Travelling along with Afdhel

The Big Apple has been kind to Afdhel Aziz. Having moved to New York a year ago, he says his favourite thing about the city is the food. “Everyone here is a foodie, from the businessmen to the cab drivers. I once had a great conversation with a Senegalese cabdriver on the best way to cook a tilapia fish.”

The city is also home to the iconic Radio City Music Hall, where Afdhel had a chance to indulge his other great passion when he watched the inimitable Aretha Franklin in concert.

Among other things, Afdhel celebrated his great love of jazz music in his first publication, a collection of nearly 100 poems titled ‘China Bay Blues’. Of late however, poetry has been vanquished by prose and Afdhel now has plans for not one but two books. The first is a collection of stories that Afdhel actually wrote in his teens, beginning from the time he was 14 and first saw his work in print. They are now lying around, waiting to be turned into a collection of short stories for young adults called ‘Channel Zero’. A novel, ‘Strange Fruit,’ should be out early next year.

Once a journalist covering the arts beat, Afdhel’s current job combines his love for pop culture and the arts with a decided talent for brand management and marketing. As a Senior Marketing Manager on the Global Sponsorships and Partnerships Team at Nokia, he’s currently working on a nine-city hip hop tour featuring Ludacris, N.E.R.D, T-Pain and next year will only bring more projects and music festivals.

Afdhel finds great joy in travelling. South America and Brazil in particular, hold a special charm for him. “I love the vibe there. If I wasn’t born Sri Lankan, I would have loved to have been born Brazilian,” he says.

What are you reading now?

I’m reading the ‘Best American Travel Writing’ series, which brings together all the best travel writing from the last year - everything from getting healed by shamans in Columbia to eating sheep’s brain in Mongolia.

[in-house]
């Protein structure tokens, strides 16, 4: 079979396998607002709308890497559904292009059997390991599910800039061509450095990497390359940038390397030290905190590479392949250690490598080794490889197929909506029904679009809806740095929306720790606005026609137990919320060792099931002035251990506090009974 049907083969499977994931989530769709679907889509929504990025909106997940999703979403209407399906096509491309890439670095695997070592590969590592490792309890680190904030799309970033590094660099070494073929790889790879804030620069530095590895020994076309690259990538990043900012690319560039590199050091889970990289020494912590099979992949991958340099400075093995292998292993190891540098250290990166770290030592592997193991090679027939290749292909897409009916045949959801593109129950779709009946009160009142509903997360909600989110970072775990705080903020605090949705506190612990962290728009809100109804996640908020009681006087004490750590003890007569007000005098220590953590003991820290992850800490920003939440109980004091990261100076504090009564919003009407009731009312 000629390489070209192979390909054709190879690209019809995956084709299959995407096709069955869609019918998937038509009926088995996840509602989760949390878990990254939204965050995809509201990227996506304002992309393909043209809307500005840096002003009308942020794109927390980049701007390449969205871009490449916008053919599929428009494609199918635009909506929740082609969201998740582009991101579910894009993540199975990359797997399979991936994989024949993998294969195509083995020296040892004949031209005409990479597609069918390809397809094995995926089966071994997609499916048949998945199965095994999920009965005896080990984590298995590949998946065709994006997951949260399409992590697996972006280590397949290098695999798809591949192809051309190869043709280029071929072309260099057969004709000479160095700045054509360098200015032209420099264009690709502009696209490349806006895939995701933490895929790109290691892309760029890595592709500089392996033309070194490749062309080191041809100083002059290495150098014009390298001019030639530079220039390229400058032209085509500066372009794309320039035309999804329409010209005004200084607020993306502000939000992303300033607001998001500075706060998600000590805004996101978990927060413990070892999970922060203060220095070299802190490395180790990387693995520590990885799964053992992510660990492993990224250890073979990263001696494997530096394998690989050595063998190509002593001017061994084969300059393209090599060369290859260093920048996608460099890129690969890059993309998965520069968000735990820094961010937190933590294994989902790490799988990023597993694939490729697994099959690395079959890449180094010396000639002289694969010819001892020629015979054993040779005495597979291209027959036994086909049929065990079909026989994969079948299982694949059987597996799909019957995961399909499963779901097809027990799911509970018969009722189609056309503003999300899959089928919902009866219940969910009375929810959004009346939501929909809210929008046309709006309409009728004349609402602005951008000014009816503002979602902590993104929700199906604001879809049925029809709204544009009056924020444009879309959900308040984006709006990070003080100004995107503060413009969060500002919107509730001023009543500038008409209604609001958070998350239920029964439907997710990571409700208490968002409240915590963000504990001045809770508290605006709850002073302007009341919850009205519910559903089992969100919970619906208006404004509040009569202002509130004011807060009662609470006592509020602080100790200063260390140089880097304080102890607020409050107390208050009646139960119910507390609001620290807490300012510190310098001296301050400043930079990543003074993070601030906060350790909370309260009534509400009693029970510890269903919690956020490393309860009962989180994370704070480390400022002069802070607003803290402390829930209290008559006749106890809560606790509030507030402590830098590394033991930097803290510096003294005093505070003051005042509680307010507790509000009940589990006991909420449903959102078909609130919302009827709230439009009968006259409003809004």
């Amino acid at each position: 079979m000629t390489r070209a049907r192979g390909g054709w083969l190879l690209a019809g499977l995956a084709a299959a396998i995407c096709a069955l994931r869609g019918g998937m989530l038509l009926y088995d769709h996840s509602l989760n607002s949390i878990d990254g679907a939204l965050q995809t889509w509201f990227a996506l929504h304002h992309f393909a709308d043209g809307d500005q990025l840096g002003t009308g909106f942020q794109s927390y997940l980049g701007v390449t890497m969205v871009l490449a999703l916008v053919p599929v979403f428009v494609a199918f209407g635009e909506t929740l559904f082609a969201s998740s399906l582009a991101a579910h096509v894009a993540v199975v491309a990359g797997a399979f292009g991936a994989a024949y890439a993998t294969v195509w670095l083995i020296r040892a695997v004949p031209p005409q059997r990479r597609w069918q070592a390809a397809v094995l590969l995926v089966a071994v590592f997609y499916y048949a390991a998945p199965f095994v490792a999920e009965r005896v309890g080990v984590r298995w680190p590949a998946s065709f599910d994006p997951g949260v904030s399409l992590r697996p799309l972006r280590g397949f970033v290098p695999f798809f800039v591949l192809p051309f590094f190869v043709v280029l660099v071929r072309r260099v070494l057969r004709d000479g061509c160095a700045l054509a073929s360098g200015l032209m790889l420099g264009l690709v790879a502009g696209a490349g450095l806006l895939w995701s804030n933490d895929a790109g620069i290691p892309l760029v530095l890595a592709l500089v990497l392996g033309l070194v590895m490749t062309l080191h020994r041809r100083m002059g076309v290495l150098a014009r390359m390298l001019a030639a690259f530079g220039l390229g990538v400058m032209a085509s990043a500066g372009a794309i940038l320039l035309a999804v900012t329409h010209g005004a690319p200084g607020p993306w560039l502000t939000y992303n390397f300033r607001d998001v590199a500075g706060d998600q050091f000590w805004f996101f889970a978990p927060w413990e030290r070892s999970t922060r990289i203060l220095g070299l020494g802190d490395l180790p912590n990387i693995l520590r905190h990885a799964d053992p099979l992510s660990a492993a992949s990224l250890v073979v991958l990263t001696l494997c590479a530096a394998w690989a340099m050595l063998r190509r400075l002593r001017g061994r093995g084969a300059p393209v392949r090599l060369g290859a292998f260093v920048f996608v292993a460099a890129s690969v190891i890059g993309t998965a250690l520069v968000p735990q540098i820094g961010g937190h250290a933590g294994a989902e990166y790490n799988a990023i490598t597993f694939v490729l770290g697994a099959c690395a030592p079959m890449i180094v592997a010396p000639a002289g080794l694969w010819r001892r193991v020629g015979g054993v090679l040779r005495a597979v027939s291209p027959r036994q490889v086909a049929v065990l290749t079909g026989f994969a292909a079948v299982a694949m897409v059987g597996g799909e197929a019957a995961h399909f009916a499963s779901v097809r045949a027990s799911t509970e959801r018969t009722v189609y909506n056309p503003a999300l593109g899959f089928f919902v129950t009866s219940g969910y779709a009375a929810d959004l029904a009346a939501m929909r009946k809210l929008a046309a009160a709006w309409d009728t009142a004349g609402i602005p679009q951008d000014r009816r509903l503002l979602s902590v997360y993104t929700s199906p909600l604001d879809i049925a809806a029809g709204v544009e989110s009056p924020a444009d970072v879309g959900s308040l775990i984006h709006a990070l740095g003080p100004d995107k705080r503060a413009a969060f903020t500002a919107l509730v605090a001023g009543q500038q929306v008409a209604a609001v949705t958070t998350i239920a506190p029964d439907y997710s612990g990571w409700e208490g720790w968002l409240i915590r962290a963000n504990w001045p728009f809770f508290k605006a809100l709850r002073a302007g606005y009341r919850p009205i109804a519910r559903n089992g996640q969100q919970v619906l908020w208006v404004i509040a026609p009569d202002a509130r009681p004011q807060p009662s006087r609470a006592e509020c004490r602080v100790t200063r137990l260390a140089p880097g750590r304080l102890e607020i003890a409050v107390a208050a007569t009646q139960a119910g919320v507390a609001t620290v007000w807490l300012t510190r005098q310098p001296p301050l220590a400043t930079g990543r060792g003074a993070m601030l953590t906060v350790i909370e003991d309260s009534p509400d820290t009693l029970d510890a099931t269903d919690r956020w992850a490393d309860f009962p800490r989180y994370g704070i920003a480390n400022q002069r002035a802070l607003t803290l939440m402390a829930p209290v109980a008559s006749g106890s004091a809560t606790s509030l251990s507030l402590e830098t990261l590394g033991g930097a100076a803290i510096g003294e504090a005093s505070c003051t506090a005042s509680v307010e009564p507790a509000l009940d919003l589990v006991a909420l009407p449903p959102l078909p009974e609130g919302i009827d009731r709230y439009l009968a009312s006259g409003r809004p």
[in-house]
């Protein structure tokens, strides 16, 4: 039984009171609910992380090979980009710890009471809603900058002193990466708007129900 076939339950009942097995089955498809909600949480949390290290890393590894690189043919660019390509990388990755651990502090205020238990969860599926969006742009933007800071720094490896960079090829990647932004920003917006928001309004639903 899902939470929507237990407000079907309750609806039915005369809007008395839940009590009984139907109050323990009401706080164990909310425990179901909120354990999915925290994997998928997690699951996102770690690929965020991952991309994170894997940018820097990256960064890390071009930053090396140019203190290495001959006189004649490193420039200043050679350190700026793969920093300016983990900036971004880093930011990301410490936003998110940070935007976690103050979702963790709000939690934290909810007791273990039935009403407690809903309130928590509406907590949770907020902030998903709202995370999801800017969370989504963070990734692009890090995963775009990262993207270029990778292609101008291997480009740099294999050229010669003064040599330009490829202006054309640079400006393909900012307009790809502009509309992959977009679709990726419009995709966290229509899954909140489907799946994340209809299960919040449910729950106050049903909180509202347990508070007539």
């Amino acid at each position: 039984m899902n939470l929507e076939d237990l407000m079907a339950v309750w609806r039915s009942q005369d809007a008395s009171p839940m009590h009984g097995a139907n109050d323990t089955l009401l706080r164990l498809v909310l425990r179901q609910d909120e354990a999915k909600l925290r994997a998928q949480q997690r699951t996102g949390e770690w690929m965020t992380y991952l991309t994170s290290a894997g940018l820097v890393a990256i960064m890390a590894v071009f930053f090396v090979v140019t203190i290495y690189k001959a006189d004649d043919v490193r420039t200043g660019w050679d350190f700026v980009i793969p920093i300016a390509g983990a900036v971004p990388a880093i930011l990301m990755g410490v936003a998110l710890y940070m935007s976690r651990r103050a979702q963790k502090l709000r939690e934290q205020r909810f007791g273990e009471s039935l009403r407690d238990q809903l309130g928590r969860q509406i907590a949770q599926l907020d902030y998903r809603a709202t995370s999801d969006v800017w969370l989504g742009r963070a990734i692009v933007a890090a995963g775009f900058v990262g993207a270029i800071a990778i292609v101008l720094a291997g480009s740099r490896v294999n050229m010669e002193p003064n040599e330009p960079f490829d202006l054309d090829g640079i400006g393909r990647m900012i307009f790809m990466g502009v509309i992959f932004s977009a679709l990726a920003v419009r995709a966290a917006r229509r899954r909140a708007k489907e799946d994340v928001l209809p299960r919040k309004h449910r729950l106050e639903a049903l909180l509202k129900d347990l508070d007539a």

Are you enjoying it?

Very much. Especially the bit about the sheep’s brain.

Where do you like to read?

As a kid, I used to read everywhere – in the backs of cars, even while walking down the street (not the safest of things!). Now I read when I’m travelling – give me a long plane ride and a good book and I’m happy.

Do you have a favourite collection of poetry? How do you think a fine poem is best savoured? Should it be read aloud? Read twice over?

I think Pablo Neruda’s Collected Works is probably my favourite. He is such a beautiful, sensuous lyrical writer.

I think a fine poem is best savoured when it is read aloud by you to someone else – or when someone else reads it aloud to you. Preferably at night, on a jetty, by the sea.

What is the one book you think everyone should read before they die?

‘The Art of Happiness’ by the Dalai Lama was a book that I picked up in the Colombo Airport and it had a profound impact on me. It was just after the tsunami, which was pretty profound in itself. I read the book, went back to London, quit my job and went travelling for six months. It reminds us of the difference between pleasure and happiness.

We’re sometimes lucky enough to find a book that we can read several times over the course of several years, cases where familiarity breeds not contempt but admiration.

Is there such a book for you?

I often find books which I like so much that I buy them as gifts for all my friends. Jhumpa Lahiri’s book of short stories ‘ The Interpreter of Maladies’ about the intricacies of the Asian-American experience– or Audrey Niffenegger’s ‘The Time Traveller’s Wife’ which is a beautifully unusual love story.

One book which I have returned to time and again is ‘Story’ by Robert McKee. He’s a Hollywood screenwriter and his book examines story, plot, narrative - it’s a must for any aspiring writer who is struggling with the theory of how to structure a book.

If you had to pick a particular genre, never to stray from it for the rest of your years, which would it be and why?

I don’t think I have a particular genre that I like, though recently I’ve found myself reading a lot of non-fiction over fiction. Travel writing, food writing, biographies…actual fiction with storylines and characters, less and less.

You started writing very young, and never seemed to lack for inspiration. Who were the writers who influenced your work then?

I was heavily influenced by science fiction writers- Arthur C. Clarke, Isaac Asimov, the fantastic short stories of Ray Bradbury. And Stephen King of course – in his heyday, no-one could creep you out better. I used to write these very macabre short stories where everyone died at the end. My mother was concerned about me.

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